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CFP: Workshop on the Economics of Information Security, 3-4 June 2019, Harvard University, Boston, MA

  • 1.  CFP: Workshop on the Economics of Information Security, 3-4 June 2019, Harvard University, Boston, MA

    Posted 02-10-2019 23:22
    The 18th Annual Workshop on the Economics of Information Security (WEIS 2019)

    Harvard University, Boston, Massachusetts, June 3-4, 2019

    Information security and privacy continue to grow in importance, as threats proliferate, privacy erodes, and attackers find new sources of value. Yet the security of information systems and the privacy offered by them depends on more than just technology. Each requires an understanding of the incentives and trade-offs inherent to the behavior of people and organizations. As society's dependence on information technology has deepened, policy-makers have taken notice. Now more than ever, careful research is needed to characterize accurately threats and countermeasures, in both the public and private sectors.

    The Workshop on the Economics of Information Security (WEIS) is the leading forum for interdisciplinary scholarship on information security and privacy, combining expertise from the fields of economics, social science, business, law, policy, and computer science. Prior workshops have explored the role of incentives between attackers and defenders of information systems, identified market failures surrounding Internet security, quantified risks of personal data disclosure, and assessed investments in cyber-defense. The 2019 workshop will build on past efforts using empirical and analytic tools not only to understand threats, but also to strengthen security and privacy through novel evaluations of available solutions.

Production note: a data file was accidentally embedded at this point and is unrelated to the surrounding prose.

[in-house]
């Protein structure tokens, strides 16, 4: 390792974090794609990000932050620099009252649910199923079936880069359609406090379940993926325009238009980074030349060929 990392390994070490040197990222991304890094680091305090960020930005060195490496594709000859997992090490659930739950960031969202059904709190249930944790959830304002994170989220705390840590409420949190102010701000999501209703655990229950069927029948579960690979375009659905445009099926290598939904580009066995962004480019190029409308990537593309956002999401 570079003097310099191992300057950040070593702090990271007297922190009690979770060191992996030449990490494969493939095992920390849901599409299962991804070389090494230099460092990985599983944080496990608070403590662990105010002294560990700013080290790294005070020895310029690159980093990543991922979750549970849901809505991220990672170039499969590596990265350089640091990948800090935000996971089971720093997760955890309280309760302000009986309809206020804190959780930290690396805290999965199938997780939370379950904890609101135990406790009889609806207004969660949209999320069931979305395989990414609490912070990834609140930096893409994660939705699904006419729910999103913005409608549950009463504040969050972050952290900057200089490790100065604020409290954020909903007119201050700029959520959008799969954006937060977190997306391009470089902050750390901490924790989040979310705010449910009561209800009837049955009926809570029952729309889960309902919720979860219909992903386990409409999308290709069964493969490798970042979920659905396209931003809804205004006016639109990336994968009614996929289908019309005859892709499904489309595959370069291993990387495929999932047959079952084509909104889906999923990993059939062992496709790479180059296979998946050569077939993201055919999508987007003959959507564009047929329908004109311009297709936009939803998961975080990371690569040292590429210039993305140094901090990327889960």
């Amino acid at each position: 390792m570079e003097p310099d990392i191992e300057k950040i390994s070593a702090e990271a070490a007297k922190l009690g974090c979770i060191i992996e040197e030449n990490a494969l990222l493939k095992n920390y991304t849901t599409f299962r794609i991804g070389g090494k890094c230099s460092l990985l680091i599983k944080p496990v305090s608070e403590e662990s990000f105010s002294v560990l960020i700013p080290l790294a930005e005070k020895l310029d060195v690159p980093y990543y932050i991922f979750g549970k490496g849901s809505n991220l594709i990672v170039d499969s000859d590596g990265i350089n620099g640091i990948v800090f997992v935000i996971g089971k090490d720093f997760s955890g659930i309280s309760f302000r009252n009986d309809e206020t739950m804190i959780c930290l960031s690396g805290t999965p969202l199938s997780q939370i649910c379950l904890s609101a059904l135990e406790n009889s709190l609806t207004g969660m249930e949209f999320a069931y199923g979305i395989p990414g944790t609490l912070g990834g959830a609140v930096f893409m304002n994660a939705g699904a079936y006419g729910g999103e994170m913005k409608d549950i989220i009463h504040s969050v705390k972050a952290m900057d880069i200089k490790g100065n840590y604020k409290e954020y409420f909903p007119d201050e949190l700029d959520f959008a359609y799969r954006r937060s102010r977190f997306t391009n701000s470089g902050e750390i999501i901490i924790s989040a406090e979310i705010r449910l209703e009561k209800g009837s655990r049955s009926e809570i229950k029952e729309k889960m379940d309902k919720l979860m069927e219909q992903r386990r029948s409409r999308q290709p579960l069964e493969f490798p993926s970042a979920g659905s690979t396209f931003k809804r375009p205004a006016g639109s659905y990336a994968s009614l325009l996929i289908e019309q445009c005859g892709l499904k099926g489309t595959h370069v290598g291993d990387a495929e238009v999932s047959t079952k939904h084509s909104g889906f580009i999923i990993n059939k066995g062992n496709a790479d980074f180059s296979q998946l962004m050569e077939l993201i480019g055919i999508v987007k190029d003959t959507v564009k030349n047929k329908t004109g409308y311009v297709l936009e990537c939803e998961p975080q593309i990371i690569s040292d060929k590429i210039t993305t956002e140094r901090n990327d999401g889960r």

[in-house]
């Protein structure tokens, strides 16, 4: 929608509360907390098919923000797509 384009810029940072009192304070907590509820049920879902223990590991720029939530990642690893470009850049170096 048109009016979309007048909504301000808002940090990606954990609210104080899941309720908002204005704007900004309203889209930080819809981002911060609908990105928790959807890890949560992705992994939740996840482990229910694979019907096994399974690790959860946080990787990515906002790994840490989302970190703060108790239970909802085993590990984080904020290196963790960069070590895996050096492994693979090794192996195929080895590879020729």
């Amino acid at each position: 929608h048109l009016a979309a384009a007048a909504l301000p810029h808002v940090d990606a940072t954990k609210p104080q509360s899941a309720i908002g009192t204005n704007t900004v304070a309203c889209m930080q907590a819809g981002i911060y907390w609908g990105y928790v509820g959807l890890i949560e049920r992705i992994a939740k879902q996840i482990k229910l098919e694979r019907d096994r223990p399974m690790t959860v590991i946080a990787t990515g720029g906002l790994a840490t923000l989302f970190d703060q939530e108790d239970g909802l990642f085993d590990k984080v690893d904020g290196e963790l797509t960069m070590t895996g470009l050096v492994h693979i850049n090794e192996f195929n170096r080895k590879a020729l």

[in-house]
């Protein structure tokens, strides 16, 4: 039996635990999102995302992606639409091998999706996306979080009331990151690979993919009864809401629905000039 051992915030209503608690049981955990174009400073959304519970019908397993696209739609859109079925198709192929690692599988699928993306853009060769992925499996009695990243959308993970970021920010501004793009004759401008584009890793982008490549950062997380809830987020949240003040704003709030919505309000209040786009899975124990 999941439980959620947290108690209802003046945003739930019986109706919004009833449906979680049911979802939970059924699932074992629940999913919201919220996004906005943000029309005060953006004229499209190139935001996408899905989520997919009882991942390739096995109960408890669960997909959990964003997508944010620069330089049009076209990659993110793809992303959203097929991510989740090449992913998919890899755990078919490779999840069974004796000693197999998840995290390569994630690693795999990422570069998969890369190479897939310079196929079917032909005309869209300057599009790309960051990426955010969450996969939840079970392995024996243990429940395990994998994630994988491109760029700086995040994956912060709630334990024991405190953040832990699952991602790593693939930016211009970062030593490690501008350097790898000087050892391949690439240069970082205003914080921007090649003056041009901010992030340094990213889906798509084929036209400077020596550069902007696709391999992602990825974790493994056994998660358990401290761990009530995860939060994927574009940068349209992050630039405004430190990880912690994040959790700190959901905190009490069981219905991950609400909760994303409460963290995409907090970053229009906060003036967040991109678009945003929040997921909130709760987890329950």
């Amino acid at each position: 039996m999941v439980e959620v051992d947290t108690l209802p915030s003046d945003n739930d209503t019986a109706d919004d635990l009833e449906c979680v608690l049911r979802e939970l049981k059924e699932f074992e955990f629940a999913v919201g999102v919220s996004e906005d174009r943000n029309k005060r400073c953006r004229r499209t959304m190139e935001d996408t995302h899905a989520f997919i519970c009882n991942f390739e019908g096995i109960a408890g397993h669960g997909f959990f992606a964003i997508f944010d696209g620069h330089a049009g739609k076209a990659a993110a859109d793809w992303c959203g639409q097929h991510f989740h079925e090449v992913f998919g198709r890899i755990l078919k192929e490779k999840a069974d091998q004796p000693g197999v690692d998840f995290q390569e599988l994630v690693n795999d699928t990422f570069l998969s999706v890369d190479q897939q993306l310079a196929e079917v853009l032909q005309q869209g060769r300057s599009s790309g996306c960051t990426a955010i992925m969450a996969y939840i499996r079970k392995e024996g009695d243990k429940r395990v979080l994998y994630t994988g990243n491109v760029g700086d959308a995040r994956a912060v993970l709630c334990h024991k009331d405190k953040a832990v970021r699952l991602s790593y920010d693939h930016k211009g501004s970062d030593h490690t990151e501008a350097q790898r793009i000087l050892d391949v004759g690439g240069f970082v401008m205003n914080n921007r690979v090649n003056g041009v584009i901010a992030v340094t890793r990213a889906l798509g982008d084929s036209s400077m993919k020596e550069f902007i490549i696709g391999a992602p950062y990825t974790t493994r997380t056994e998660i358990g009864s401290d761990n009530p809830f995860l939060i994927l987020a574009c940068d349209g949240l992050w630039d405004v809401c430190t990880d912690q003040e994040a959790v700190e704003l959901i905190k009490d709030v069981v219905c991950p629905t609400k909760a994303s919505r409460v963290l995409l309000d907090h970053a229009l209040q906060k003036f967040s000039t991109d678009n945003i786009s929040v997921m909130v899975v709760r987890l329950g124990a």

We encourage economists, computer scientists, legal scholars, business school researchers, security and privacy specialists, as well as industry experts to submit their research and participate by attending the workshop. Suggested topics include (but are not limited to) empirical and theoretical studies of:

    Optimal investment in information security
    Models and analysis of online crime (including botnets, ransomware, and underground markets)
    Cyber-risk quantification and cyber-insurance
    Security standards and regulation
    Vulnerability discovery, disclosure, and patching
    Incentives for information sharing and cooperation
    Cyber-security policy
    Economics of privacy and anonymity
    Behavioral security and privacy
    Incentives for and against pervasive monitoring threats
    Cyber-defense strategy


    Submitted manuscripts should represent significant and novel research contributions. WEIS has no formal formatting guidelines. Previous contributors spanned fields from economics and psychology to computer science and law, each with different norms and expectations about manuscript length and formatting. This year, authors have the option to submit their manuscripts in anonymized form for double-blind review. Advisable rules of thumb include: using past WEIS accepted papers as templates and adhering to your community's publication standards.